(3)  1170 puts the burden of persuasion for a hearing on the minor in that the court must find that the assertions in his petition for eligibility are true by a preponderance of the evidence. But, Miller held that a juvenile LWOP sentence is presumptively invalid–putting the burden on the prosecution to prove it is justified. The COA said as long as the burden is on the prosecution the procedure in 1170 is fine, without explaining how 1170 places the burden on the prosecution or stating that the court was effectively amending the statute.  Maybe I’m misinterpreting the statute or holding?

(4) a juvenile is eligible for parole only after 15 years in custody and if denied a new hearing must way 5 more years for another hearing.  If denied again he has to wait 4 more years.  This may or may not be a problem because Miller/Graham does not say when a juvenile is entitled to a hearing and there is not a problem with a juvenile spending 15 years in prison, only with spending life in prison (and even then there is no problem so long as he is found to be incorrigible).  I am somewhat unclear but I think if the is denied after his third petition he cannot apply again:  “… If recall and resentencing is not granted under [the 3rd] petition, the defendant may file another petition after having served 24 years. The final petition may be submitted, and the response to that petition shall be determined, during the 25th year of the defendant’s sentence.”  Is the denial of the first petition all that is required because Miller/Graham only require one consideration of resentencing?  Probably.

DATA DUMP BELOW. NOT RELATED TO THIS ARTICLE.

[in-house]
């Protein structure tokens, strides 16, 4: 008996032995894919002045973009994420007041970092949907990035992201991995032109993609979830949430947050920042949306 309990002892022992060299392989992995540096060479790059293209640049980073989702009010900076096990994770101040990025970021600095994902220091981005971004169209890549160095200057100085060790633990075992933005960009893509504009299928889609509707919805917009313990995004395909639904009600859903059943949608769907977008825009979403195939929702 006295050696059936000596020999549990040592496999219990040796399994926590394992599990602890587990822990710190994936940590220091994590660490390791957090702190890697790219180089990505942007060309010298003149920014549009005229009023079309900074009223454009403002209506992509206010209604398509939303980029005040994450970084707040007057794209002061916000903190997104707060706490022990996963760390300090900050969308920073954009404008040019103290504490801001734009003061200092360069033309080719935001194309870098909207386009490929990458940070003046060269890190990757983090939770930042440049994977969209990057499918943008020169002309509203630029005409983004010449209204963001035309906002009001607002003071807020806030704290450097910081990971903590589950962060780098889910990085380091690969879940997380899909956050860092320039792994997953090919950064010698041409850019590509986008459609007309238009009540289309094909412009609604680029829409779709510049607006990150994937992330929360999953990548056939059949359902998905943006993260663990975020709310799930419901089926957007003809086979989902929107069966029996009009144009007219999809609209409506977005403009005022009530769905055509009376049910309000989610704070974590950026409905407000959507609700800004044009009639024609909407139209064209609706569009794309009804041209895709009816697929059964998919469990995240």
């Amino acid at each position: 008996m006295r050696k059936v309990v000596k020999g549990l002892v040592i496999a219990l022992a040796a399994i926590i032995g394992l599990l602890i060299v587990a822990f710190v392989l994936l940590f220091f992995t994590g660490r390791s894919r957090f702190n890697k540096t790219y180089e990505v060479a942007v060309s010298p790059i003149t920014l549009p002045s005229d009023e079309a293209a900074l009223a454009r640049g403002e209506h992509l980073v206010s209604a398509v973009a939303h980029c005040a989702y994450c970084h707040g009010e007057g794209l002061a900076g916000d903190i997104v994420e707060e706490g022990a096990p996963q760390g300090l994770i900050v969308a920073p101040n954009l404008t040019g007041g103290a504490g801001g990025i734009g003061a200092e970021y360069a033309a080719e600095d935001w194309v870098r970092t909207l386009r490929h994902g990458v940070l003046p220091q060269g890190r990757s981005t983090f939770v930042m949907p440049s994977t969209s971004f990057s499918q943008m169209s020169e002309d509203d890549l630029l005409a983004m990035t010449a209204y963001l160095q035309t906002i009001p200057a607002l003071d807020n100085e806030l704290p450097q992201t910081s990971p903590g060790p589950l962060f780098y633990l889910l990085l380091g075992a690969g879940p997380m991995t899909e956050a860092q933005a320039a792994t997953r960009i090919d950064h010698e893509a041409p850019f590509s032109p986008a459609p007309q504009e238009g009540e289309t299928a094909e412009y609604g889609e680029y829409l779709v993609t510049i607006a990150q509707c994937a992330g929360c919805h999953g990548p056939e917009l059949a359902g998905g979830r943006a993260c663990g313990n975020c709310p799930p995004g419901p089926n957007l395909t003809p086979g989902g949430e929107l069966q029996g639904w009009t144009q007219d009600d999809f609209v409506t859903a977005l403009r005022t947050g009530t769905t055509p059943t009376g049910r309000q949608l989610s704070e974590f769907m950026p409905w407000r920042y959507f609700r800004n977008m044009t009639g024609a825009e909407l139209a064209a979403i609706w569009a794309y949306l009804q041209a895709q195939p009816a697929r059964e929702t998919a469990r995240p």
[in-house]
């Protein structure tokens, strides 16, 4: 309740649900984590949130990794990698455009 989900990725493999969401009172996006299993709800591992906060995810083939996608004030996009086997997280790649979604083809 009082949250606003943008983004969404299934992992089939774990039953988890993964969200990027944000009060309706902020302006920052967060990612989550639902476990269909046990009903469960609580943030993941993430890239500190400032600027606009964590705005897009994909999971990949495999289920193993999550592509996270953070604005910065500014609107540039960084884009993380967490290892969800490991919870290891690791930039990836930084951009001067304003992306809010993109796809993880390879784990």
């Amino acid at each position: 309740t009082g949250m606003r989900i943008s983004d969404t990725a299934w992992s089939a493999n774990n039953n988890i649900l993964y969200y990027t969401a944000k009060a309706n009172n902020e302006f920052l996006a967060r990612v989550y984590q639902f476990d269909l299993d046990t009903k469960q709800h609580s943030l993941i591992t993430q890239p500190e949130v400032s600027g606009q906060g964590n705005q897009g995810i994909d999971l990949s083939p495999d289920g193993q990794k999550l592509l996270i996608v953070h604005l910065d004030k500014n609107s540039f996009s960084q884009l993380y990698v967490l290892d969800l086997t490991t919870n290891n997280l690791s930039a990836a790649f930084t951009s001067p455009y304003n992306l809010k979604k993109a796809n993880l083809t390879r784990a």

In short this is a terrible, ridiculous case.  There are probably many other problems with it that I do not understand.

gratuitous corgi photo

21 Feb